Australia is currently experiencing an increase in pertussis notifications. There were 22,325 notifications in 2015, almost double that of the previous year. Pertussis is a highly communicable respiratory infection with significant morbidity and, in infants, mortality.

The Australian Immunisation Handbook now recommends pertussis vaccination during the third trimester of each pregnancy. A recent study of 408 infants born to mothers who received the pertussis vaccination during pregnancy supports this recommendation. No cases of pertussis occurred in this cohort during the six-month follow-up, despite high rates of disease in the community. In addition, no safety concerns were identified during the study.

The optimal time for antenatal pertussis vaccination is between 28 and 32 weeks gestation. Active transport of maternal antibodies to the foetus mainly occurs after 30 weeks, and it takes around two weeks for antibody levels to peak post-vaccination. These maternal antibodies provide direct passive immunity to the newborn until primary vaccination can occur at six to eight weeks of age.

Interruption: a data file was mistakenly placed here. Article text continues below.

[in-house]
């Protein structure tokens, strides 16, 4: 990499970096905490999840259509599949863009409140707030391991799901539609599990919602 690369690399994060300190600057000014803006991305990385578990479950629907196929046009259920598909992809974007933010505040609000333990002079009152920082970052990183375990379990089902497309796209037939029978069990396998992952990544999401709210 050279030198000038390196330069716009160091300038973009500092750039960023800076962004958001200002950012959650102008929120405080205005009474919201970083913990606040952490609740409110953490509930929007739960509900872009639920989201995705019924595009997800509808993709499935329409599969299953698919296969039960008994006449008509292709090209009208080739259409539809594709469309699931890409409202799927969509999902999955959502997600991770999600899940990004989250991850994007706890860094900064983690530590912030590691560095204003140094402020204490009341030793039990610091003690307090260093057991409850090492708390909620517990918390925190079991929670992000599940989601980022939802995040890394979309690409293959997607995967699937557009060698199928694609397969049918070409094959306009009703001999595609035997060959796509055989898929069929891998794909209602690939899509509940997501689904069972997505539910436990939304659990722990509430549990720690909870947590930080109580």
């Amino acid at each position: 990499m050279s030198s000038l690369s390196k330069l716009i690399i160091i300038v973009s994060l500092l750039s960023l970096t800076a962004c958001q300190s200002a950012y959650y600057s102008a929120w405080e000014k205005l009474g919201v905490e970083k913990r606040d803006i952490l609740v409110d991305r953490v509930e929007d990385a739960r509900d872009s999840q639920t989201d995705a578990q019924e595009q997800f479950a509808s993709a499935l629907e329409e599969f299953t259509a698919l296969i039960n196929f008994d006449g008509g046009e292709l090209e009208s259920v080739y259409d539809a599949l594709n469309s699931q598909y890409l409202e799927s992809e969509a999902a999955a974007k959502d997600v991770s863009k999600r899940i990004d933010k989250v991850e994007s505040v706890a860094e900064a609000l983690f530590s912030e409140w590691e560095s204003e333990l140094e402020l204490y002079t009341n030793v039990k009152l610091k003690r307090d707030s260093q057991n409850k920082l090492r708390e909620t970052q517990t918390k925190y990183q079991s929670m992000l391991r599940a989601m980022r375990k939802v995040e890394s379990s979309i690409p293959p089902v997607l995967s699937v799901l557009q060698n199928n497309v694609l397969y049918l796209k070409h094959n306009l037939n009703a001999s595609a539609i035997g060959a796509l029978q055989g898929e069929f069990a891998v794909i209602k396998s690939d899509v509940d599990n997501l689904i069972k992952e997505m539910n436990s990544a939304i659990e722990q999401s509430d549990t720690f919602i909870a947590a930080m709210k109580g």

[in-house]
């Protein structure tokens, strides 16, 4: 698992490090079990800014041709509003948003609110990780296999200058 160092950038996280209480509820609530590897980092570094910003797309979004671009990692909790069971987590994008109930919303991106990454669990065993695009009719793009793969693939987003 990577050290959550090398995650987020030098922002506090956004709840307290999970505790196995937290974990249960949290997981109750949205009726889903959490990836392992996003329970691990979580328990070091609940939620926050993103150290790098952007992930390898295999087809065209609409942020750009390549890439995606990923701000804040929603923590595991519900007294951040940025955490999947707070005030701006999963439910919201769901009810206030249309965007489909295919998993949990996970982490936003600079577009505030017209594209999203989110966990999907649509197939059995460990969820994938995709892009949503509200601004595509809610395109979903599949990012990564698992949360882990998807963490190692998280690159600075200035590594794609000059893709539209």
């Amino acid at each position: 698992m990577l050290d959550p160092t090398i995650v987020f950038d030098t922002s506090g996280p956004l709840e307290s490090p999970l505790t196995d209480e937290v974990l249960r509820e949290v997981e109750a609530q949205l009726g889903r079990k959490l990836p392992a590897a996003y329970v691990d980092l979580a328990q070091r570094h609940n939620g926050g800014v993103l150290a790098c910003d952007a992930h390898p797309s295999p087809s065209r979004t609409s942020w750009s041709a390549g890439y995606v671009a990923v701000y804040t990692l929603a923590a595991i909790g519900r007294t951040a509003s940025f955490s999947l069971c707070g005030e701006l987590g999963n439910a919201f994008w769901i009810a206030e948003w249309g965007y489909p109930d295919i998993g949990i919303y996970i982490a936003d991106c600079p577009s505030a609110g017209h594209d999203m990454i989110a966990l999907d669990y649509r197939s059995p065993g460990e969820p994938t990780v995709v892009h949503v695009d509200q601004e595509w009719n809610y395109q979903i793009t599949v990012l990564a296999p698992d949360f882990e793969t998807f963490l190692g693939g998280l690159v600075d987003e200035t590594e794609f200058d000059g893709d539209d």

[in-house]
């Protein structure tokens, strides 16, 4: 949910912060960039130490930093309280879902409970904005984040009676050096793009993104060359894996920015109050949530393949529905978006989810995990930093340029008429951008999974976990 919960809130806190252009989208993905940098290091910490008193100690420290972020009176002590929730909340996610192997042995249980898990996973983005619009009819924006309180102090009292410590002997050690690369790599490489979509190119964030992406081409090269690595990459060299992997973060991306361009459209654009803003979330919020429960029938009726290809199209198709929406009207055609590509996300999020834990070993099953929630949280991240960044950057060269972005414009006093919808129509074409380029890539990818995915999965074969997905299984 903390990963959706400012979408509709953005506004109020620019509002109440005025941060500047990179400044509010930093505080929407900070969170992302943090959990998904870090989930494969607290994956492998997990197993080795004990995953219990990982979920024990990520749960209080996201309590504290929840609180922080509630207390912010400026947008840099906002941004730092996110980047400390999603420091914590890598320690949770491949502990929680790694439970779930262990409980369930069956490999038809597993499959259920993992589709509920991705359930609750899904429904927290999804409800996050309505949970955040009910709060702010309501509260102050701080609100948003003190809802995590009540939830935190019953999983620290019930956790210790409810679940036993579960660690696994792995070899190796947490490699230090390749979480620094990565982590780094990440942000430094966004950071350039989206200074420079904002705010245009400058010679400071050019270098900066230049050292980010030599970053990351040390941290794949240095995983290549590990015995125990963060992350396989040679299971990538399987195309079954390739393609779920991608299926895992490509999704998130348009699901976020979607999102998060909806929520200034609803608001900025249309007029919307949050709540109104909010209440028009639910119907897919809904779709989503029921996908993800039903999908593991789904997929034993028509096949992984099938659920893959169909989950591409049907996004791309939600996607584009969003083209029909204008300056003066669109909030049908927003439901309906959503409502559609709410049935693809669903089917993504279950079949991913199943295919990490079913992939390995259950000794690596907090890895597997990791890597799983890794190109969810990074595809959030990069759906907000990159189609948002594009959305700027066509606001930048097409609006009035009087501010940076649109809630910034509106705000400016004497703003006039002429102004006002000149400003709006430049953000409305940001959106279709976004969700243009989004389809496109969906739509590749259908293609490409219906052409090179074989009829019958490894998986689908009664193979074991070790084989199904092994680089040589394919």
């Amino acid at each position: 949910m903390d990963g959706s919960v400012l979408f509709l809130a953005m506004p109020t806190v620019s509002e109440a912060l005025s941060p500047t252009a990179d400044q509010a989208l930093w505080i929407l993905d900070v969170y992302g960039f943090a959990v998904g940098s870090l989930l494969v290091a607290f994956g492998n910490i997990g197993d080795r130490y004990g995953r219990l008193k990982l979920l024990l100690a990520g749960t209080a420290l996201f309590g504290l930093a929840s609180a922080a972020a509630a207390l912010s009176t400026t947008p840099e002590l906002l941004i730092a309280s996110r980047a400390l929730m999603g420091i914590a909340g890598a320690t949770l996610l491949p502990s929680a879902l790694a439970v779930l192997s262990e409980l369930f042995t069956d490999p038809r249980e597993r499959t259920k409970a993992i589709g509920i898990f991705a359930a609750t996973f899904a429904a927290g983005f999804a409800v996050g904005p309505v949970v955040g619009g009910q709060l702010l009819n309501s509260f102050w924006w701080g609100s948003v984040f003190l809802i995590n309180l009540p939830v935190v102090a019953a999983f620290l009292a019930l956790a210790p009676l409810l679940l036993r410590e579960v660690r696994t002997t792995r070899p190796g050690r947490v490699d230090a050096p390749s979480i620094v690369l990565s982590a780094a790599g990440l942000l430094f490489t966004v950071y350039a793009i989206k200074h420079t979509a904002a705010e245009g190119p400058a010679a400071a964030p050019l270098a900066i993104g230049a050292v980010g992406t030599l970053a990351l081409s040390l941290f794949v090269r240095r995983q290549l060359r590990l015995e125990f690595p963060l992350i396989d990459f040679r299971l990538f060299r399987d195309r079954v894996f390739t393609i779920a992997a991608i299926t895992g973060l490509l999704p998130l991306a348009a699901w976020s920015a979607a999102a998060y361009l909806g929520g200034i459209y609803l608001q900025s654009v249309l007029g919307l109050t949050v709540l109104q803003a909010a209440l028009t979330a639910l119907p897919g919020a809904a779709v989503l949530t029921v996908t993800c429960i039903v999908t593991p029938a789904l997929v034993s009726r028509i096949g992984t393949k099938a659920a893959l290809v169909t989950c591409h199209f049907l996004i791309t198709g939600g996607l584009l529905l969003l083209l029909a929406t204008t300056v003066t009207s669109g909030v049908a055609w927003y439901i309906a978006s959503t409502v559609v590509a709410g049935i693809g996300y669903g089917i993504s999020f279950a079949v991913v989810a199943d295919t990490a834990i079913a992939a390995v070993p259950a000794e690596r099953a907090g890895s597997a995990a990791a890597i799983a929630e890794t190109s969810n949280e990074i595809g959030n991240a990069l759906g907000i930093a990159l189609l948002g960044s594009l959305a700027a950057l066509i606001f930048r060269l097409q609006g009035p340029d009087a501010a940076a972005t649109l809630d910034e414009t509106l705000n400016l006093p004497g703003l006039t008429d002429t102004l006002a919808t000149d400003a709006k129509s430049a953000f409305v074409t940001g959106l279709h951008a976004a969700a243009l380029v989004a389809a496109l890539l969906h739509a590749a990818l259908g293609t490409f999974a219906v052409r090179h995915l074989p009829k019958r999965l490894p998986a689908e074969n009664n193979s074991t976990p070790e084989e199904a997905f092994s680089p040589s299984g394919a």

Immunity from vaccination and natural infection wanes over time, so vaccination is recommended during each pregnancy. It is also prudent for new fathers to consider a booster dose, as well as other household contacts of newborns, childcare workers, and healthcare workers.


  1. Australian Government Department of Health. The Australian Immunisation Handbook (10th edition). Canberra: Commonwealth of Australia; 2015.
  2. Walls T, Graham P, Petousis-Harris H, Hill L, Austin N. Infant outcomes after exposure to Tdap vaccine in pregnancy: an observational study. BMJ Open. 2016; 6(1): e009536.

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